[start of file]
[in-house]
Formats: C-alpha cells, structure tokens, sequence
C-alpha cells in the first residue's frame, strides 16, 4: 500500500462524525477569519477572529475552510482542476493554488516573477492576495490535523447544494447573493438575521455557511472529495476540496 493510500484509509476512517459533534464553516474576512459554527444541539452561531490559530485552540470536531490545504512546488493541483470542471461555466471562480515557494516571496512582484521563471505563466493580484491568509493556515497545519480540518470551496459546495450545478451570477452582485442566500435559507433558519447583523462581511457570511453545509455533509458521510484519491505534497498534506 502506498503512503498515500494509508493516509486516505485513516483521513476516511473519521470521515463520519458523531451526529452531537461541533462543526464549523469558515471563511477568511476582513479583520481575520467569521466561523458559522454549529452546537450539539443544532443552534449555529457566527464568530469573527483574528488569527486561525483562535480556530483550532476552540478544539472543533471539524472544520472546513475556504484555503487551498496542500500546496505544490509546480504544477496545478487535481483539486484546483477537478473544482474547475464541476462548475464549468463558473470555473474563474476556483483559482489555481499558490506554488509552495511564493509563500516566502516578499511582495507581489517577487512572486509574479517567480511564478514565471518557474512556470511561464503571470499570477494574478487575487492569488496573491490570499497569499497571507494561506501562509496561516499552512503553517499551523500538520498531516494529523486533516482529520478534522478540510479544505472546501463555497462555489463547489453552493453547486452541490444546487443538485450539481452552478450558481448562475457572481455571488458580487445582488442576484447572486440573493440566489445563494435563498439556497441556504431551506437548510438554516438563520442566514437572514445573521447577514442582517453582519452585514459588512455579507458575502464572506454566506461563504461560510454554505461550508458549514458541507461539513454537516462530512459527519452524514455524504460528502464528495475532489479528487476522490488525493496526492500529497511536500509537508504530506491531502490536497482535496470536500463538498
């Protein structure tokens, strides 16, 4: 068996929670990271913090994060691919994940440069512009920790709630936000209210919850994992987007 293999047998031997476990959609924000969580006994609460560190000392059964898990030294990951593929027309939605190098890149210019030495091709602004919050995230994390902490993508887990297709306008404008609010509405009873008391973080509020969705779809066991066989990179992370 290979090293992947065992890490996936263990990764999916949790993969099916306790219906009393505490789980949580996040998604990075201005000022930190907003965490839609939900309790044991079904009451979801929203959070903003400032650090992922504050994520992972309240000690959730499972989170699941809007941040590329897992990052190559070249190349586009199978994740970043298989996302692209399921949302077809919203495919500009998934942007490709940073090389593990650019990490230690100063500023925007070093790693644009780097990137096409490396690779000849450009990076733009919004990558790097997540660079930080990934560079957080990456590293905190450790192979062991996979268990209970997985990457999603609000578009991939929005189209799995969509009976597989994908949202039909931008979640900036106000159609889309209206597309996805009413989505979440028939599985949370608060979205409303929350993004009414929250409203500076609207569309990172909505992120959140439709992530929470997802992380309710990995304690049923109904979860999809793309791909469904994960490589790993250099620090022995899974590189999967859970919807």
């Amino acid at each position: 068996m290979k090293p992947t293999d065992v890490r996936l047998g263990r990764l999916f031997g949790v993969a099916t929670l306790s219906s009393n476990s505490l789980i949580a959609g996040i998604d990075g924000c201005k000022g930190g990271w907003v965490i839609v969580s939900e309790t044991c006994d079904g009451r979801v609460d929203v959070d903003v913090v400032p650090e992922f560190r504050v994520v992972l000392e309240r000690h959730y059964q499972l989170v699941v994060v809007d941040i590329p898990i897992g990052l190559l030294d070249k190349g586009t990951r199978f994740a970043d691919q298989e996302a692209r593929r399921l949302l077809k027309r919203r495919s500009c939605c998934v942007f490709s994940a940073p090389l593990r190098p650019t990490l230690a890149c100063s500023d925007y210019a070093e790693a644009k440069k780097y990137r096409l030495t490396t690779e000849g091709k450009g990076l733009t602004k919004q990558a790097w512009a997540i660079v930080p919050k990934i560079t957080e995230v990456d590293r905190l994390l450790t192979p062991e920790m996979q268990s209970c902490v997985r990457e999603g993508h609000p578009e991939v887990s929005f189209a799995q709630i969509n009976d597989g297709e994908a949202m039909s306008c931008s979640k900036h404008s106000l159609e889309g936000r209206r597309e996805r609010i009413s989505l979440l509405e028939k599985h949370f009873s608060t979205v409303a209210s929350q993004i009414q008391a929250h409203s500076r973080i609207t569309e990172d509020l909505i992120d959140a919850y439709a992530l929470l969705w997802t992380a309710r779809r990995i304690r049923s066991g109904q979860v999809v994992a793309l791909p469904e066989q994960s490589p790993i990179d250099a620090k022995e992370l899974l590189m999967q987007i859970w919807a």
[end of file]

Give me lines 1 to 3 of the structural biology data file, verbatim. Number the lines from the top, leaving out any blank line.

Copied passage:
[in-house]
Formats: C-alpha cells, structure tokens, sequence
C-alpha cells in the first residue's frame, strides 16, 4: 500500500462524525477569519477572529475552510482542476493554488516573477492576495490535523447544494447573493438575521455557511472529495476540496 493510500484509509476512517459533534464553516474576512459554527444541539452561531490559530485552540470536531490545504512546488493541483470542471461555466471562480515557494516571496512582484521563471505563466493580484491568509493556515497545519480540518470551496459546495450545478451570477452582485442566500435559507433558519447583523462581511457570511453545509455533509458521510484519491505534497498534506 502506498503512503498515500494509508493516509486516505485513516483521513476516511473519521470521515463520519458523531451526529452531537461541533462543526464549523469558515471563511477568511476582513479583520481575520467569521466561523458559522454549529452546537450539539443544532443552534449555529457566527464568530469573527483574528488569527486561525483562535480556530483550532476552540478544539472543533471539524472544520472546513475556504484555503487551498496542500500546496505544490509546480504544477496545478487535481483539486484546483477537478473544482474547475464541476462548475464549468463558473470555473474563474476556483483559482489555481499558490506554488509552495511564493509563500516566502516578499511582495507581489517577487512572486509574479517567480511564478514565471518557474512556470511561464503571470499570477494574478487575487492569488496573491490570499497569499497571507494561506501562509496561516499552512503553517499551523500538520498531516494529523486533516482529520478534522478540510479544505472546501463555497462555489463547489453552493453547486452541490444546487443538485450539481452552478450558481448562475457572481455571488458580487445582488442576484447572486440573493440566489445563494435563498439556497441556504431551506437548510438554516438563520442566514437572514445573521447577514442582517453582519452585514459588512455579507458575502464572506454566506461563504461560510454554505461550508458549514458541507461539513454537516462530512459527519452524514455524504460528502464528495475532489479528487476522490488525493496526492500529497511536500509537508504530506491531502490536497482535496470536500463538498